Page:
Conference spurs discussion on Chinese foreign aid

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On March 25, the “Beijing Cultural Review” and Nandu Watch jointly sponsored a convention on the history of China’s experience with foreign aid relief. Both professor Li Xiaoyun from China Agricultural University and Wang Xingzui, the executive vice president of the China Foundation for Poverty Alleviation, shared their opinions and experiences concerning foreign aid with the audience.

Talking about the philosophical and theoretical differences between China and the western countries, Li Xiaoyun claimed that “foreign aid in western nations is the result of competitive politics”. He added that people in the West are afflicted with an urge to save those in other nations, whereas China views the welfare of another society as that country’s own responsibility. Western societies are rooted in Christianity, which fosters a notion of universal salvation, therefore creating an aptitude for foreign aid. Meanwhile, Chinese society values reciprocity, using the movement of resources between nations and a focus on the interpersonal side to mould its attitude towards foreign aid. From an economic standpoint, China adheres to an “exchange of benefits” principle, transforming “ceremonial rights” into profit.

Li Xiaoyun summarizes China’s experience with foreign aid as “having already attained maximized and optimized results.” China’s development experience has already entered a stage of localized foreign aid, reproducing and localizing the Chinese model across different countries. The dynamic relationship between China and aid recipient nations is rooted in domestic politics and economic benefit; while in practical interactions, it is moulding the processes of reproduction and localization of China’s development.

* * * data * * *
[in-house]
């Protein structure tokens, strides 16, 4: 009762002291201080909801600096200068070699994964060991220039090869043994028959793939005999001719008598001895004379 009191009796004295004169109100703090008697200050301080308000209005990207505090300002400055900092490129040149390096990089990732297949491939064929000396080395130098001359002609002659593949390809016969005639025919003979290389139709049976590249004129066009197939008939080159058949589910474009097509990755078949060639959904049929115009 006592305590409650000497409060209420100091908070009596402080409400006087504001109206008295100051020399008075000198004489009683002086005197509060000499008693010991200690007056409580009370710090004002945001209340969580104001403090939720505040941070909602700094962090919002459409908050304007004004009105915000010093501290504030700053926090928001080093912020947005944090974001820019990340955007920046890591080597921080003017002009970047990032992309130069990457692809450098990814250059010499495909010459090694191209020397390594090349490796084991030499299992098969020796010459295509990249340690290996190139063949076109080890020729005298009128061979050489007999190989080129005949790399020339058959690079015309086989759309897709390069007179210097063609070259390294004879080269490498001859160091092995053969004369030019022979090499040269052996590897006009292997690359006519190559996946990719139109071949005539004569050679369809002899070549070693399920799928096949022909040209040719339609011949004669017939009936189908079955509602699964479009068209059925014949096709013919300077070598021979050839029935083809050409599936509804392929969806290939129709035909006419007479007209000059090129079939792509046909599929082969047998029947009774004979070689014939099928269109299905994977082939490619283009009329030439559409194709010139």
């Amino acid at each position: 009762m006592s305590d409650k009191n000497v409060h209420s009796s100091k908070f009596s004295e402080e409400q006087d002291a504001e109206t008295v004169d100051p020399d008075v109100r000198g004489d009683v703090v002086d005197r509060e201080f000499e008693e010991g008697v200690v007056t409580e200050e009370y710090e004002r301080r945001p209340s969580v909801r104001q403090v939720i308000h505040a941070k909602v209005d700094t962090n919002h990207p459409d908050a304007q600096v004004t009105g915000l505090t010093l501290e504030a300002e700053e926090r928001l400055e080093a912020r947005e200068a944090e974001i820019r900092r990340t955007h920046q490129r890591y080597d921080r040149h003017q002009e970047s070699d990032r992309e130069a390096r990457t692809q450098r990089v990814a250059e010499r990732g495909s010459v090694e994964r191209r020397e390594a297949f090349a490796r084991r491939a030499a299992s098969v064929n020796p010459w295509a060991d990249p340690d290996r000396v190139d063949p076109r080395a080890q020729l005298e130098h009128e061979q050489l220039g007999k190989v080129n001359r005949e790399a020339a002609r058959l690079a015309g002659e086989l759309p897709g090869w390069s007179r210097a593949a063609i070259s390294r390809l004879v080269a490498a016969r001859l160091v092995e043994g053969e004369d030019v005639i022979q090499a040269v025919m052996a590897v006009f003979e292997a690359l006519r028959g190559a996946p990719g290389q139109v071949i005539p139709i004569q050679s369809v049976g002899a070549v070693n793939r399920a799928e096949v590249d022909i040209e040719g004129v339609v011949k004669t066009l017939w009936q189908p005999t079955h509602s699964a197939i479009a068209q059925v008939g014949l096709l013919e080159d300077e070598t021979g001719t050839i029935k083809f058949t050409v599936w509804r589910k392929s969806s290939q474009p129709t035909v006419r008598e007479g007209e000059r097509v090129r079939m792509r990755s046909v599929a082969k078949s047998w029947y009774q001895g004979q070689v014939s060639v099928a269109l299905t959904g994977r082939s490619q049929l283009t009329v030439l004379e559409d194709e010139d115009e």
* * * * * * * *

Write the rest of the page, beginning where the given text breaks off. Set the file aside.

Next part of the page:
Wang Xingzui, on the other hand, explained that the China Foundation for Poverty Alleviation is a pioneer in foreign aid with projects all over Asia and Africa, specializing in education, medical treatment, poverty alleviation and disaster relief. Cooperation between social organizations and government officials is capable of gaining the world’s approval, while also improving China’s international image. A good example of this is China’s aid to Nepal after the 2015 earthquake, which increased Nepal’s recognition and approval of China. Chinese social organizations however still face many obstacles such as policy and legal deficiencies, a lack of overseas office functions, inadequate consultation services, and personal inadequacies.

During interactive activities at the conference, the audience was able to learn about the applicability of overseas aid, financial aid strategies and overseas aid management agencies from the speakers. In the round of debate that followed, the chief editor of the Beijing Cultural Review added that “foreign aid needs to take control of capital and business, while China heads towards and fuses with the world.”